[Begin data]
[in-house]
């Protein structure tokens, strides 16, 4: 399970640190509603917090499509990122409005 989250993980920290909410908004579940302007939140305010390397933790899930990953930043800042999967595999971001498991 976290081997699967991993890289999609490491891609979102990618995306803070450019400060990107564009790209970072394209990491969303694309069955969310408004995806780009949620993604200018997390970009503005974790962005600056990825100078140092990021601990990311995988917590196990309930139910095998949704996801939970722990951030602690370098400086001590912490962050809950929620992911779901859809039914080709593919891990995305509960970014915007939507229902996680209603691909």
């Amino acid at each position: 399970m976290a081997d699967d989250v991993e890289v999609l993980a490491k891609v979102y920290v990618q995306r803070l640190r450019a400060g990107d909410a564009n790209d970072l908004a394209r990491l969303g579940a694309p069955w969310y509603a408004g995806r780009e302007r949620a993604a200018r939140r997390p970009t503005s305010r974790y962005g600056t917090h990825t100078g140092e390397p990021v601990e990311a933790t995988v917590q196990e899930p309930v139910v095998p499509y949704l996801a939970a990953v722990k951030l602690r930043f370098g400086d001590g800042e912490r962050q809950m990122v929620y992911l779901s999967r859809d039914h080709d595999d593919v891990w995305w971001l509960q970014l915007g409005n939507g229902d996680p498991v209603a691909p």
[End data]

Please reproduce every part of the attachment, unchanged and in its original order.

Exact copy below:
[in-house]
């Protein structure tokens, strides 16, 4: 399970640190509603917090499509990122409005 989250993980920290909410908004579940302007939140305010390397933790899930990953930043800042999967595999971001498991 976290081997699967991993890289999609490491891609979102990618995306803070450019400060990107564009790209970072394209990491969303694309069955969310408004995806780009949620993604200018997390970009503005974790962005600056990825100078140092990021601990990311995988917590196990309930139910095998949704996801939970722990951030602690370098400086001590912490962050809950929620992911779901859809039914080709593919891990995305509960970014915007939507229902996680209603691909």
């Amino acid at each position: 399970m976290a081997d699967d989250v991993e890289v999609l993980a490491k891609v979102y920290v990618q995306r803070l640190r450019a400060g990107d909410a564009n790209d970072l908004a394209r990491l969303g579940a694309p069955w969310y509603a408004g995806r780009e302007r949620a993604a200018r939140r997390p970009t503005s305010r974790y962005g600056t917090h990825t100078g140092e390397p990021v601990e990311a933790t995988v917590q196990e899930p309930v139910v095998p499509y949704l996801a939970a990953v722990k951030l602690r930043f370098g400086d001590g800042e912490r962050q809950m990122v929620y992911l779901s999967r859809d039914h080709d595999d593919v891990w995305w971001l509960q970014l915007g409005n939507g229902d996680p498991v209603a691909p």